A recent survey of 4,000 adolescent girls and boys suggests girls are more likely to disengage from sport and exercise in their teens compared to boys. The survey of 11-18 year olds conducted by Women in Sport identified a number of barriers contributing to the drop off, including a lack of confidence, fewer perceived opportunities, periods, body image and feeling unsafe outdoors.

The study alludes to a huge missed opportunity to encourage more girls to stay active after Primary School, especially with girls that say they used to be sporty but have become gradually disengaged.

Since the beginning of the Covid-19 pandemic we have seen an increase in the number of people taking up outdoor activities and spending more time outdoors, yet more needs to be done to empower girls to overcome avoidable barriers that prevent them continuing with sports and exercise.

As Sport England’s National Outdoor Centre, we are aware of the role we have to play in making the outdoors more inclusive, accessible and diverse.

To this end, we recently joined forces with seven other leading outdoor institutions to commission comprehensive research to understand current levels of participation in outdoor activities. The insights informed a plan of action – starting with the group agreeing to a number of commitments designed to improve diversity within the sector, including:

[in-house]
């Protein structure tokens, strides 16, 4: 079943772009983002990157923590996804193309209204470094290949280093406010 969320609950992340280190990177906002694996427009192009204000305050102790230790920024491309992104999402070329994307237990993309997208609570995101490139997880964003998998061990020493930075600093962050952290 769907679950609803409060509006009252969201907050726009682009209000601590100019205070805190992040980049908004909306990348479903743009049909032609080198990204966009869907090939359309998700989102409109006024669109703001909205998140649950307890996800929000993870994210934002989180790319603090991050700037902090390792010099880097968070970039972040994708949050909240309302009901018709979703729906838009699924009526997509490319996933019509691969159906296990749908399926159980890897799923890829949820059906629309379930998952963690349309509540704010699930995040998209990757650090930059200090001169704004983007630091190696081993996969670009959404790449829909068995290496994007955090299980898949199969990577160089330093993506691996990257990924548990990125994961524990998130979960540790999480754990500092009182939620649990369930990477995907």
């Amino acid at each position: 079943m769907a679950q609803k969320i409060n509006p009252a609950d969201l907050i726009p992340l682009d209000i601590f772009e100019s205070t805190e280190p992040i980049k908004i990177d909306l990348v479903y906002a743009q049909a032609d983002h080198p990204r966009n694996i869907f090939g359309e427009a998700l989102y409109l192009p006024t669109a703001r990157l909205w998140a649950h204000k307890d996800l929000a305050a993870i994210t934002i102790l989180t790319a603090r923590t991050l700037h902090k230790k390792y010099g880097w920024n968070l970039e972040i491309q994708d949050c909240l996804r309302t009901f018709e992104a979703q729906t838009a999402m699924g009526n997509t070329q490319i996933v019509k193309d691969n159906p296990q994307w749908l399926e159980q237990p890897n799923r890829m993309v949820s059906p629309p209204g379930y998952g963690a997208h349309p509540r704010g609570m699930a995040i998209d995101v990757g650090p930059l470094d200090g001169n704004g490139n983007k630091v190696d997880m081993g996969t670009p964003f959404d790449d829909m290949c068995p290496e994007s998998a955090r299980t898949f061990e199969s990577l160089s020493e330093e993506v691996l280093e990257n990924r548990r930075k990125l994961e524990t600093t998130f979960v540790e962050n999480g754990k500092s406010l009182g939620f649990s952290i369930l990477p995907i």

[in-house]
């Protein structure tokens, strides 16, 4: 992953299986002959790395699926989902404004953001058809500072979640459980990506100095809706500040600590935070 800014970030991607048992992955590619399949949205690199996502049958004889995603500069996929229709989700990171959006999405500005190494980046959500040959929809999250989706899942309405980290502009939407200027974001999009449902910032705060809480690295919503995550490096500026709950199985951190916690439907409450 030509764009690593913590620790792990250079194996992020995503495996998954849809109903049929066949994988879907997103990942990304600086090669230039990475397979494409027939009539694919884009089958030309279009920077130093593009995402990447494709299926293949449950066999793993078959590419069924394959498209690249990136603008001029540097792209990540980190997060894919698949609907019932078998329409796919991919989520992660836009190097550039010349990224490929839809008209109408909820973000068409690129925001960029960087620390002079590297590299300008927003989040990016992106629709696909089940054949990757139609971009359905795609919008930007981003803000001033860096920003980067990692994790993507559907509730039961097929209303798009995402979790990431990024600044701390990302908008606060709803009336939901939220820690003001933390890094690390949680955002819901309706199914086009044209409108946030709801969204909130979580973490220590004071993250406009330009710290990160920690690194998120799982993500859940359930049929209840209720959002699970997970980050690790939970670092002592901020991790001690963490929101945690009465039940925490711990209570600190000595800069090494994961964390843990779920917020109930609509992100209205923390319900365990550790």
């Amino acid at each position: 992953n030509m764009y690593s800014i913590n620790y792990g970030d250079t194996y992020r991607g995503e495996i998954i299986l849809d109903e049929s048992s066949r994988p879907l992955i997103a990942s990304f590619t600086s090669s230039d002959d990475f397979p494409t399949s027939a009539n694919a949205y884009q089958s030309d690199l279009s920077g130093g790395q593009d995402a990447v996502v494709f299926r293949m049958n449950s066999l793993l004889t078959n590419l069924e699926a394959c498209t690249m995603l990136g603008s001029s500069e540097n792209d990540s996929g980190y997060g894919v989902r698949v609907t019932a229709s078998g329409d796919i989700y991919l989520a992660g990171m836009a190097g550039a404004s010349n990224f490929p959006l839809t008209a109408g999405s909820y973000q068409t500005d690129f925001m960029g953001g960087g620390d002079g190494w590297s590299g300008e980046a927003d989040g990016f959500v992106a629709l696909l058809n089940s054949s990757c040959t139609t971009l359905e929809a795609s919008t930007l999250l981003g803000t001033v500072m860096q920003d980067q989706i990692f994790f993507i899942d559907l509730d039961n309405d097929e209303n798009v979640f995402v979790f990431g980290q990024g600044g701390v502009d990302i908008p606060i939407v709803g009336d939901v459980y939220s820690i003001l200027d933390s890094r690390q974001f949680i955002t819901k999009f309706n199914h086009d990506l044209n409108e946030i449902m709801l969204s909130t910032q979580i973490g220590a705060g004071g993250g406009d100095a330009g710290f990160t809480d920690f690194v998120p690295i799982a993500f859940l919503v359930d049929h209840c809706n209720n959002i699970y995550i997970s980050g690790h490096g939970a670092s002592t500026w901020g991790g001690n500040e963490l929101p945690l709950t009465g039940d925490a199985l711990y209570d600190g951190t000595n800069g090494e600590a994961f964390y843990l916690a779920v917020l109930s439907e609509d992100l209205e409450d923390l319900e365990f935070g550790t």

• Educating ourselves and our workforce – to gain greater insight from the lived experiences of those who are underrepresented
  • Improving the diversity of people – within all levels of our organisations and in the imagery used to promote walking, climbing and camping
  • Developing collaborative relationships – with community groups and individuals who can help us effect change and improve pathways for people to access walking, climbing and camping
  • Holding ourselves accountable – for our actions and setting targets to improve equity, diversity and inclusion

There is a long way to go – as identified in the Women in Sport report – but for our part, we have already started investing more time and resources welcoming diverse groups. We are running a pilot training scheme with the Muslim Scout Fellowship (MSF), which, if successful, will be rolled out on a wider scale. In partnership with Experience Community, we will be delivering residential weekends that will support people with disabilities to get outdoors and participate in activities which allow them to get to places they may have never been able to access before, following a successful first weekend last year. This coming weekend. we’re also hosting #ShePaddles – a specialist canoeing and kayaking event to encourage more women to try paddlesports in partnership with Canoe Wales. While we’re making progress, it’s clear there is a lot more to do – both collectively and as individual organisations. From hiring staff from different backgrounds to creating initiatives and offerings that will help make outdoor learning more welcoming and accessible, so that more people can experience the often life-changing benefits associated with outdoor learning.

* This post first appeared in Horizons Magazine.